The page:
dards and their accompanying discussion (which includes many "should" statements that do not constitute standards) vary greatly in specificity (CDA, 1993a). In addition to the commission's 27-page listing of accreditation standards, the self-study manual and other supporting material provide further detailed descriptions of the documentation that is needed to demonstrate compliance with the standards.

Given the breadth of the commission's responsibilities for dental school accreditation, it is not surprising that the typical site visit involves a large team of visitors. In contrast to the usual four-person survey team for medical accreditation, the average survey team for a dental school has fifteen members including five consultants for the predoctoral program and one consultant for each advanced education or allied education program. The AADS estimates that accreditation costs an individual school from more than $200,000 to more than $300,000 including the self-study, site visit, and response (AADS, 1993c). Most of the cost involves faculty time.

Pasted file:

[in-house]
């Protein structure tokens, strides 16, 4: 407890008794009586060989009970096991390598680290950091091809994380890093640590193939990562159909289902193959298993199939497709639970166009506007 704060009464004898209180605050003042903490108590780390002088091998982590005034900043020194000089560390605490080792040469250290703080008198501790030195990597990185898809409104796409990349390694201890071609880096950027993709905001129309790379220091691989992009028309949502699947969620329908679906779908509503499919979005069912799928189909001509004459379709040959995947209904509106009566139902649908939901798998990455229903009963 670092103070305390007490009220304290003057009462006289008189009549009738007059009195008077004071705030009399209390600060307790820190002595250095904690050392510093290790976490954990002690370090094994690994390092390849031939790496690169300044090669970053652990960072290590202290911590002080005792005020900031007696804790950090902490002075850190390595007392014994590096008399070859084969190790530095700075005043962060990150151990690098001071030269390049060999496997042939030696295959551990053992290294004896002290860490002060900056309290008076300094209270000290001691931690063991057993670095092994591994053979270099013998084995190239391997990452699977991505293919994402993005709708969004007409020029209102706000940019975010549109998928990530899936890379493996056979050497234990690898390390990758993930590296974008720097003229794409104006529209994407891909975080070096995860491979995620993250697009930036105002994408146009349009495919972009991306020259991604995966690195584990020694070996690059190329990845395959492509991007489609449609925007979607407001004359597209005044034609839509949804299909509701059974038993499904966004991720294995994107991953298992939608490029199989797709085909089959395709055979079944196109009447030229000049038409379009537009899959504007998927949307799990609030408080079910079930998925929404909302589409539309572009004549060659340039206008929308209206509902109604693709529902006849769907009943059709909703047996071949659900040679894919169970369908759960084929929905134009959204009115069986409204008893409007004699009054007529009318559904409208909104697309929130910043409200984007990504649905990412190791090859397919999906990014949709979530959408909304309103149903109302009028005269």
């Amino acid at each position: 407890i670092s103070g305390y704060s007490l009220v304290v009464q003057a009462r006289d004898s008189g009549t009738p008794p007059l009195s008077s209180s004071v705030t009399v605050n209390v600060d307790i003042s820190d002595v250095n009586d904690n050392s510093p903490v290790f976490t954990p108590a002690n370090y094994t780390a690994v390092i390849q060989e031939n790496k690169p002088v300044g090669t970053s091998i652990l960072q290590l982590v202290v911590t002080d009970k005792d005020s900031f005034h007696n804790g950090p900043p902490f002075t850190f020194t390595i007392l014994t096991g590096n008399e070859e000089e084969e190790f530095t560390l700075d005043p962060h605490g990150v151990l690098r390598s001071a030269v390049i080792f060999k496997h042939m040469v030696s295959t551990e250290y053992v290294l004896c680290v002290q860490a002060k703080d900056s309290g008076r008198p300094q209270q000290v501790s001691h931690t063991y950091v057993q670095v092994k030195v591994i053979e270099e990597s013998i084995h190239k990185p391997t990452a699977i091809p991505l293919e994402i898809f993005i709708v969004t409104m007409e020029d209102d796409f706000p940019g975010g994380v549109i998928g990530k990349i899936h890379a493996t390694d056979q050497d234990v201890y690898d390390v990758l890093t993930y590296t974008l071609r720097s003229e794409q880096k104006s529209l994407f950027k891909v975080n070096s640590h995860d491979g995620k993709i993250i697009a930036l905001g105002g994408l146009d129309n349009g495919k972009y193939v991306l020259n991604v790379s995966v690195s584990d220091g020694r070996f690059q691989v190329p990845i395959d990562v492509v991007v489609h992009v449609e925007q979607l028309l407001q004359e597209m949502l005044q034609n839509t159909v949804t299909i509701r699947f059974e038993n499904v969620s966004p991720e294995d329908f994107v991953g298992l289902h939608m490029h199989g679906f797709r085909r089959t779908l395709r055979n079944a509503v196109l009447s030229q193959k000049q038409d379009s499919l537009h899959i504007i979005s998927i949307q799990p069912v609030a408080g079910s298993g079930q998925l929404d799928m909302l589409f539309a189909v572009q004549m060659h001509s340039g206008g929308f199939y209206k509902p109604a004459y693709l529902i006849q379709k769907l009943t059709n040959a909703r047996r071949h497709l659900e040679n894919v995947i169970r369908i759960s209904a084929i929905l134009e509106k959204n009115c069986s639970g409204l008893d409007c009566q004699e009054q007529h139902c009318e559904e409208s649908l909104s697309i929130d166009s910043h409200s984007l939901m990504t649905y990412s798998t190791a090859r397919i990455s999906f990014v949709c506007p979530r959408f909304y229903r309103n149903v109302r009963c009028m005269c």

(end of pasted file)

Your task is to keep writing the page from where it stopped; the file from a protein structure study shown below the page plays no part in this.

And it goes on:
Accreditation Decisions

The Commission on Dental Accreditation has established three categories of accreditation results: approval, conditional approval, and provisional approval. The first category applies to programs judged to have achieved or to have exceeded published requirements, and it implies that a program has no serious deficiencies or weaknesses. Conditional approval applies to programs that have identified deficiencies or weaknesses that are considered correctable within a set period of time. This category allows an institution's graduates to meet requirements associated with state licensure and board certification. Provisional accreditation likewise allows an institution to meet these requirements, but it indicates that a program has a number of serious deficiencies and that significant improvement in the program must occur within one year.

In 1994, fifty-three programs were fully approved, and one was provisionally accredited (CDA, 1994a). The commission makes public an institution's overall accreditation status. Confidentiality is, however, maintained for most information including the self-study documents, site visit reports, institutional responses to site visits, progress reports, surveys, exit interviews, on-site communications, and proceedings of meetings.

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